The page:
What do you do when you hear something, a big claim which if true has massive implications but for which there is no evidence, it is just someone’s claim? Surely the right thing to do before you start to spread the claim is to check your facts. Is there evidence or are you spreading a rumour, a conspiracy theory or false accusation and slander.
What do you do if you hear someone spreading a rumour that you either know to be completely false or without evidence? Again, surely the right thing to do is to stop the person and to correct them.
“I’m really sorry but that is not true.”
Notice, you don’t say “oh that’s interesting.” You don’t nod in agreement and nor do you say “Well they have a different perspective on it.” You categorically say “ have to correct you and to ask you to stop saying that. It’s a lie. It’s slander and it’s an ungodly thing to spread it.”
What do you do when you realise that you have allowed a story to be put about that isn’t true or at a minimum is completely unfounded and without evidence? Or if you’ve allowed a rumour to continue by your silence? Surely again, the right and godly thing to do is to quickly go back to those you have told and say “I’m sorry but that wasn’t correct.” Indeed, I would dare to suggest hat you go further, once you discover that the story has travelled further, you go and find out how gfar it has got. You take responsibility.
“I’m sorry but that story is untrue. It’s my fault that the rumour went around.”
The other day, this tweet appeared on social media.
The thing about he tweet is that it is completely untrue. Ministers are not banned from visiting during COVID-19 in Scotland (or England), they are classed as key workers and essential pastoral visits are exempt from restrictions. Of course that is not an excuse just to be doing a tour of the parish popping in anywhere and everywhere for a cuppa because pastors want to be responsible during a pandemic, just as they were several hundred years ago during the Black Death.
Yet, despite several people urging the person in question to withdraw or correct his tweet, it stays up. Indeed, even if he takes it down the damage has already been done. His 60,000 followers have all seen it and many have retweeted it on to their followers who no doubt have passed it on again. That’s how a rumour goes viral.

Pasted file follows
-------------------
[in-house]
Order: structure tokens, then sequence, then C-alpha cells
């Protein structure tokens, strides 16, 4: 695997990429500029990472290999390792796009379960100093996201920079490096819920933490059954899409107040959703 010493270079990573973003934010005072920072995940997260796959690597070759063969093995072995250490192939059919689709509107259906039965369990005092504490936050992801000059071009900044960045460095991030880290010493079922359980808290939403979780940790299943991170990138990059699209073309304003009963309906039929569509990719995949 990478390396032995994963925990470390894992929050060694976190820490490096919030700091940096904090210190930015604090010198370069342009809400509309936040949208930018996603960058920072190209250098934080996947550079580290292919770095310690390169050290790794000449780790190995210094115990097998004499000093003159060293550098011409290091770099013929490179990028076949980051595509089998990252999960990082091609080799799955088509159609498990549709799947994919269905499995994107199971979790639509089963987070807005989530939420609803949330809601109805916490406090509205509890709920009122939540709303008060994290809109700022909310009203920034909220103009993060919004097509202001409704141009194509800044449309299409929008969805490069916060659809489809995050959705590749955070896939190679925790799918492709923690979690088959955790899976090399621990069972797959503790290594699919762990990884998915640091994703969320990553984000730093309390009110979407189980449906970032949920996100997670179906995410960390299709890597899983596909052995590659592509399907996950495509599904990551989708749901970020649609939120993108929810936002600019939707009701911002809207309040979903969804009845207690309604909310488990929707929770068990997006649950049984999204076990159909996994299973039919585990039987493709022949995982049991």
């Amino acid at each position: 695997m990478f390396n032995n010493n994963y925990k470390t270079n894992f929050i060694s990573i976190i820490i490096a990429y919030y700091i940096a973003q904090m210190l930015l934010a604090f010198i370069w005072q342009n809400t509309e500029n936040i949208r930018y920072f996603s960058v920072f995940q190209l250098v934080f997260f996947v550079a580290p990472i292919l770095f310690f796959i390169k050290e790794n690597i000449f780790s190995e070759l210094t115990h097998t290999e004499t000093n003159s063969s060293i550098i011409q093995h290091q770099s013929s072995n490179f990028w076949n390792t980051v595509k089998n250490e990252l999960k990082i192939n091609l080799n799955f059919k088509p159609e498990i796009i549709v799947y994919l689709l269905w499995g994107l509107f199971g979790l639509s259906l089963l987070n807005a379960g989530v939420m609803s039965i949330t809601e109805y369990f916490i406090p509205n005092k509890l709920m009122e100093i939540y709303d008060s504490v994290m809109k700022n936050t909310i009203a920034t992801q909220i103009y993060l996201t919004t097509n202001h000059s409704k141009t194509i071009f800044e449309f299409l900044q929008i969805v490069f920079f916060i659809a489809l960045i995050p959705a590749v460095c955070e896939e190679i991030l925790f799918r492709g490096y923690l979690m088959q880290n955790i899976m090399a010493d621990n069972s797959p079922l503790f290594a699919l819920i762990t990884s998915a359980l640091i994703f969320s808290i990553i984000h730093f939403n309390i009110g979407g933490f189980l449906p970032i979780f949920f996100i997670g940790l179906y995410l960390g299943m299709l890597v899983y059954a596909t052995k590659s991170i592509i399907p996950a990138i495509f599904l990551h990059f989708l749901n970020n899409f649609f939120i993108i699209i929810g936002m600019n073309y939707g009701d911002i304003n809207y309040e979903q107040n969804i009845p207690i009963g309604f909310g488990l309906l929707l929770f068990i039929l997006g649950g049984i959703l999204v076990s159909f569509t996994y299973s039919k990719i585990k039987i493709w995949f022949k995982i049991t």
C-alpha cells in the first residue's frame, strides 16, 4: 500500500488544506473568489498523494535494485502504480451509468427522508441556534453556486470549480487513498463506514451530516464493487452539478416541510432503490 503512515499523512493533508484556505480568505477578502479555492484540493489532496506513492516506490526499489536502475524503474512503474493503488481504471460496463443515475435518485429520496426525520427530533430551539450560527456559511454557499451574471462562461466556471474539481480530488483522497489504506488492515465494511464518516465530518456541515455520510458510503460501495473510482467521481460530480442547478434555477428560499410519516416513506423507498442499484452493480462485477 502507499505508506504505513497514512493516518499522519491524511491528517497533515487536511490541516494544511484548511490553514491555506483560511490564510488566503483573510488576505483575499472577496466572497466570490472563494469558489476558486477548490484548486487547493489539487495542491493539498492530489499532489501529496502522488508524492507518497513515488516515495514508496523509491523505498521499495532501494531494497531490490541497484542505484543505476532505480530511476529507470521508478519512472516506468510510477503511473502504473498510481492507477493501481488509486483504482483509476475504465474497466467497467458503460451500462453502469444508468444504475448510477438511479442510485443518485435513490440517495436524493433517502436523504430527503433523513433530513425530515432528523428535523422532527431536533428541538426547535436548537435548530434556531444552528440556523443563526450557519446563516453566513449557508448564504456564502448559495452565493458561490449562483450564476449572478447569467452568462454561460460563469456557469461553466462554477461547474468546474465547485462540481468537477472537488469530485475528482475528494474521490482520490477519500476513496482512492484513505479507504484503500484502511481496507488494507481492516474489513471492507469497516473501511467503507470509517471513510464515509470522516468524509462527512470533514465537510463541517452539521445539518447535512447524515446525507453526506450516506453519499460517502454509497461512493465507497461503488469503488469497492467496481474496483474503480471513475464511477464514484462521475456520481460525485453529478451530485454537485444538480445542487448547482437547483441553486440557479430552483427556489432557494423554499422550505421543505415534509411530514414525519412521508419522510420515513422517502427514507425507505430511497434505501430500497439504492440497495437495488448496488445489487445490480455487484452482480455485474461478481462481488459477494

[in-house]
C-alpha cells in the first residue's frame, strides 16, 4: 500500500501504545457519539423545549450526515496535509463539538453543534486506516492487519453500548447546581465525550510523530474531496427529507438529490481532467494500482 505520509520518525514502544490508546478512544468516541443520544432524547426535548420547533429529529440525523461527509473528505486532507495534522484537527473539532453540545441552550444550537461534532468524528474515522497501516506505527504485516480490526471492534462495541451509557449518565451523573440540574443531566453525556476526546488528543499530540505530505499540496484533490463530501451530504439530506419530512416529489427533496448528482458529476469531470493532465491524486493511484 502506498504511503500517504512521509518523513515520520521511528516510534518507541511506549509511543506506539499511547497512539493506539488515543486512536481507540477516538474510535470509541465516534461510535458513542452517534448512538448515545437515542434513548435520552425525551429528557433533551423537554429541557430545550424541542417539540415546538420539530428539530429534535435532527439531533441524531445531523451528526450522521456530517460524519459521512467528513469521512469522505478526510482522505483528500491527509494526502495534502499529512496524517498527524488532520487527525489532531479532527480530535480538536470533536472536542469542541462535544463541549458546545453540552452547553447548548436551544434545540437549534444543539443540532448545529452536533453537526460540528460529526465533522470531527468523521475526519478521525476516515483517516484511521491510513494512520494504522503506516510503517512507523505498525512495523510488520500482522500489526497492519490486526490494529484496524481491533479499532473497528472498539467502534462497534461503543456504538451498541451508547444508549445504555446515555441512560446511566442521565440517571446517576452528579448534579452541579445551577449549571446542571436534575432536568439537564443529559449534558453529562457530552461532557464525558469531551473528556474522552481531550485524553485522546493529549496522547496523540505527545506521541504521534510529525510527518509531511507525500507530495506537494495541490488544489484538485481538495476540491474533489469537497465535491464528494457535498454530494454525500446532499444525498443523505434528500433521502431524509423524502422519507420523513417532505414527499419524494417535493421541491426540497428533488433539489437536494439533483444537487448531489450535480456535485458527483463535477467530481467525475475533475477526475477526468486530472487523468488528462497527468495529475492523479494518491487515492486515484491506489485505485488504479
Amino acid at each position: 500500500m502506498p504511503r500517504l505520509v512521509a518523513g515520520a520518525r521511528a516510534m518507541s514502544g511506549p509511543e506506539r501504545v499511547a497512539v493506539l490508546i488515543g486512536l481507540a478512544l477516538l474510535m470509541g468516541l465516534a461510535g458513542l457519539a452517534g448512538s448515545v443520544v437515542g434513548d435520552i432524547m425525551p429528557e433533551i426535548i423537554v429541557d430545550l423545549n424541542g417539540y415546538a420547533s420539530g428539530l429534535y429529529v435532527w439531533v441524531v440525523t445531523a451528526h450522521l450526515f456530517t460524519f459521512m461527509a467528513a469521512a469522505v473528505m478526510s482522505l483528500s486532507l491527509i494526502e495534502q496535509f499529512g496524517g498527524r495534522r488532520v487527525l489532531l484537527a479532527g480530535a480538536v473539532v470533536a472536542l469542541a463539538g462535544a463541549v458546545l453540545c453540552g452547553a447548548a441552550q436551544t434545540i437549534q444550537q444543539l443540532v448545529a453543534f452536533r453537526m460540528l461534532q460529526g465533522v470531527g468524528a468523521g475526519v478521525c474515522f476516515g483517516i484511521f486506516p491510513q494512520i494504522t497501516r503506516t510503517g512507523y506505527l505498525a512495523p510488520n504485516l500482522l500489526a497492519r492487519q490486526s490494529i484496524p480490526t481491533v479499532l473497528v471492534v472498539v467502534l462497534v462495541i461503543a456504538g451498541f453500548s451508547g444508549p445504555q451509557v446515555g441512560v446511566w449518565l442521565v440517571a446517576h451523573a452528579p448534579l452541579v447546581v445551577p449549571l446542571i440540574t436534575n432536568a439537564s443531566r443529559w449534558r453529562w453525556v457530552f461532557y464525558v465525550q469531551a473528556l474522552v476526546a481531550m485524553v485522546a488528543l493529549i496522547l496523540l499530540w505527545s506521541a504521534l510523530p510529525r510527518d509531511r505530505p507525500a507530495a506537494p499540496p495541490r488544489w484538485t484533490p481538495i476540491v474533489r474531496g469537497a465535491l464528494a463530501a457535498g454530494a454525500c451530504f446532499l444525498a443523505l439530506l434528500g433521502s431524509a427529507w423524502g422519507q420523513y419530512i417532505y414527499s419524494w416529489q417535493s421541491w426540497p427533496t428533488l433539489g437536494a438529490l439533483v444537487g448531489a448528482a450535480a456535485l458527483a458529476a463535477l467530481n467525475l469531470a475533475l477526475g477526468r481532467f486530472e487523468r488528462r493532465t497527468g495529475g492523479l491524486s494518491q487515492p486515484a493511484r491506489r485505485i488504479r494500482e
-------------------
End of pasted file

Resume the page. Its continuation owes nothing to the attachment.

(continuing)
What was of greater concern was that when the untruth was pointed out that other people were quite happy to allow the message to stand. Why? Well because whatever they thought about the claim, they were happy to agree with the chap’s conclusions. Whether or not this specific claim was correct, they were certain that yes, governments were up up to no good and just using COVID as an excuse. It seemed that the veracity of the claim did not matter because it suited an agenda.
Encouragingly, there were many who responded to challenge the tweet. To explain that it was factually wrong and to ask for its removal. There are plenty of people who still care for the reputation of the Gospel. And this is what all of these things come down to, not your reputation or mine, not your feelings or mine but when believers are careless in their attitude to the truth, that is brings dishonour to the Gospel.
So, I want to encourage you today. First of all with comfort for those who have been on the receiving end of false accusation. We worship the Lord of truth and he will bring things into the light but because it is not just about you or me, he will do so at the right time and in the right way so that his name is honoured and the Gospel goes out. Secondly, with a challenge, if any of those examples at the start convicted you, what will you do to put things right and ensure the truth is heard?